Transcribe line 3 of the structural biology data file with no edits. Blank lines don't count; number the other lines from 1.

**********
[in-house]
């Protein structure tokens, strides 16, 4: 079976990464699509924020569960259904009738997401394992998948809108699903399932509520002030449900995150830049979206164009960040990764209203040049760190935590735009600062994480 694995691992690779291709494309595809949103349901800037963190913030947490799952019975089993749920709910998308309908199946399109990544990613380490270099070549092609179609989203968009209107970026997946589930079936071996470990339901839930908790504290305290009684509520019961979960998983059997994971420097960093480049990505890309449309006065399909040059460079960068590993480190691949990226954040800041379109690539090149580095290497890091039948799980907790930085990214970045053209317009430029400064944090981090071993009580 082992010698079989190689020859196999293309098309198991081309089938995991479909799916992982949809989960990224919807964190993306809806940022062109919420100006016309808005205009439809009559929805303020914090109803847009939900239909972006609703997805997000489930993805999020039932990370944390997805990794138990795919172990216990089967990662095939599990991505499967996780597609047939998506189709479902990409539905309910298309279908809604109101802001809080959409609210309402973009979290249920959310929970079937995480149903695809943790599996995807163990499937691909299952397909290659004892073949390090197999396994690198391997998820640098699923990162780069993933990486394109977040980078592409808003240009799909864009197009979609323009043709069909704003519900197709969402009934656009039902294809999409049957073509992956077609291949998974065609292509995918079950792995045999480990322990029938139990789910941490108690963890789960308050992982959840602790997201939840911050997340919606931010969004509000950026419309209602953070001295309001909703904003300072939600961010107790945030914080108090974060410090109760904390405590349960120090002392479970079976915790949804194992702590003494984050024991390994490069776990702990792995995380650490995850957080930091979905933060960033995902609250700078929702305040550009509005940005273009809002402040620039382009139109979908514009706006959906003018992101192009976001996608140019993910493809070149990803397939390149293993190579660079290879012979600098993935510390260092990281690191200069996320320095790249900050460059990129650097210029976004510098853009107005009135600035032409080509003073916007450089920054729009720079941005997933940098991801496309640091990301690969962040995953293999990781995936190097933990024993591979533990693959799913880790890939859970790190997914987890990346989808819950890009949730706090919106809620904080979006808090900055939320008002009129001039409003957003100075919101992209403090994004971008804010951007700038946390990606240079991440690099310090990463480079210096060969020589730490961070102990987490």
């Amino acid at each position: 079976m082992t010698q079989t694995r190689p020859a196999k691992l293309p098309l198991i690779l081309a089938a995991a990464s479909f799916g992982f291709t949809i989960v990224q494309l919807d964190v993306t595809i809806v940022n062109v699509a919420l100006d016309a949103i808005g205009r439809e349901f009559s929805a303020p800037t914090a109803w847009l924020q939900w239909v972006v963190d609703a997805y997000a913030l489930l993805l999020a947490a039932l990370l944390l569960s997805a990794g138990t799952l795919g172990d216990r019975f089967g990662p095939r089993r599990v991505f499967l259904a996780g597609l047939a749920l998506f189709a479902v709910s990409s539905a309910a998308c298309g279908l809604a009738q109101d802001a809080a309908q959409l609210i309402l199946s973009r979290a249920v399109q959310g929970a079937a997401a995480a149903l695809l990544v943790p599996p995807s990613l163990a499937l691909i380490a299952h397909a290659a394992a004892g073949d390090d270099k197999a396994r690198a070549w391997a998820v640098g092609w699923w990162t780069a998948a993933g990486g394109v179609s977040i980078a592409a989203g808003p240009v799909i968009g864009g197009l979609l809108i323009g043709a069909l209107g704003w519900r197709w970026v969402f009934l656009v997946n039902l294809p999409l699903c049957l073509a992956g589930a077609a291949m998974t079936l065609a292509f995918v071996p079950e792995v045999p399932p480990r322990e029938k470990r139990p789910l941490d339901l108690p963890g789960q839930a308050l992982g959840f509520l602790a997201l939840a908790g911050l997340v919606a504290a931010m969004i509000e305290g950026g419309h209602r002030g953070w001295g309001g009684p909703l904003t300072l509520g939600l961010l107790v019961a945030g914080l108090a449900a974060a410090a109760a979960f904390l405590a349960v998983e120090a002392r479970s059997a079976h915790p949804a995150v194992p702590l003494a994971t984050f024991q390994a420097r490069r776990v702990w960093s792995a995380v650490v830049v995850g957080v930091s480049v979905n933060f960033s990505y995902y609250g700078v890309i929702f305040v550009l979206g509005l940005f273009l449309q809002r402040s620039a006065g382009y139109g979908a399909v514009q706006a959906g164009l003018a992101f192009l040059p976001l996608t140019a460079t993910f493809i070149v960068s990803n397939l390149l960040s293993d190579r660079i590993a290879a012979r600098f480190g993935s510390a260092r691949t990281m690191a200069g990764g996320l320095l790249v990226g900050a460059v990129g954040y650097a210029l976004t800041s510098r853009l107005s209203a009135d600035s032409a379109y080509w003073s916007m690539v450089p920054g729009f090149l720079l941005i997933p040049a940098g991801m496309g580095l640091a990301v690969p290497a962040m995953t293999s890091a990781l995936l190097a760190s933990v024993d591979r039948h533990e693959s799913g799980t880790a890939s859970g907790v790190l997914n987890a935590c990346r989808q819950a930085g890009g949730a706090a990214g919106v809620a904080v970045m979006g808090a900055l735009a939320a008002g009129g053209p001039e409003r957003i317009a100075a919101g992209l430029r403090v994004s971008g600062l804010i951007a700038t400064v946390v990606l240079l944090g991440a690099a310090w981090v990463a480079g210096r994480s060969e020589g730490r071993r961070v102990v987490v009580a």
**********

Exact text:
């Amino acid at each position: 079976m082992t010698q079989t694995r190689p020859a196999k691992l293309p098309l198991i690779l081309a089938a995991a990464s479909f799916g992982f291709t949809i989960v990224q494309l919807d964190v993306t595809i809806v940022n062109v699509a919420l100006d016309a949103i808005g205009r439809e349901f009559s929805a303020p800037t914090a109803w847009l924020q939900w239909v972006v963190d609703a997805y997000a913030l489930l993805l999020a947490a039932l990370l944390l569960s997805a990794g138990t799952l795919g172990d216990r019975f089967g990662p095939r089993r599990v991505f499967l259904a996780g597609l047939a749920l998506f189709a479902v709910s990409s539905a309910a998308c298309g279908l809604a009738q109101d802001a809080a309908q959409l609210i309402l199946s973009r979290a249920v399109q959310g929970a079937a997401a995480a149903l695809l990544v943790p599996p995807s990613l163990a499937l691909i380490a299952h397909a290659a394992a004892g073949d390090d270099k197999a396994r690198a070549w391997a998820v640098g092609w699923w990162t780069a998948a993933g990486g394109v179609s977040i980078a592409a989203g808003p240009v799909i968009g864009g197009l979609l809108i323009g043709a069909l209107g704003w519900r197709w970026v969402f009934l656009v997946n039902l294809p999409l699903c049957l073509a992956g589930a077609a291949m998974t079936l065609a292509f995918v071996p079950e792995v045999p399932p480990r322990e029938k470990r139990p789910l941490d339901l108690p963890g789960q839930a308050l992982g959840f509520l602790a997201l939840a908790g911050l997340v919606a504290a931010m969004i509000e305290g950026g419309h209602r002030g953070w001295g309001g009684p909703l904003t300072l509520g939600l961010l107790v019961a945030g914080l108090a449900a974060a410090a109760a979960f904390l405590a349960v998983e120090a002392r479970s059997a079976h915790p949804a995150v194992p702590l003494a994971t984050f024991q390994a420097r490069r776990v702990w960093s792995a995380v650490v830049v995850g957080v930091s480049v979905n933060f960033s990505y995902y609250g700078v890309i929702f305040v550009l979206g509005l940005f273009l449309q809002r402040s620039a006065g382009y139109g979908a399909v514009q706006a959906g164009l003018a992101f192009l040059p976001l996608t140019a460079t993910f493809i070149v960068s990803n397939l390149l960040s293993d190579r660079i590993a290879a012979r600098f480190g993935s510390a260092r691949t990281m690191a200069g990764g996320l320095l790249v990226g900050a460059v990129g954040y650097a210029l976004t800041s510098r853009l107005s209203a009135d600035s032409a379109y080509w003073s916007m690539v450089p920054g729009f090149l720079l941005i997933p040049a940098g991801m496309g580095l640091a990301v690969p290497a962040m995953t293999s890091a990781l995936l190097a760190s933990v024993d591979r039948h533990e693959s799913g799980t880790a890939s859970g907790v790190l997914n987890a935590c990346r989808q819950a930085g890009g949730a706090a990214g919106v809620a904080v970045m979006g808090a900055l735009a939320a008002g009129g053209p001039e409003r957003i317009a100075a919101g992209l430029r403090v994004s971008g600062l804010i951007a700038t400064v946390v990606l240079l944090g991440a690099a310090w981090v990463a480079g210096r994480s060969e020589g730490r071993r961070v102990v987490v009580a």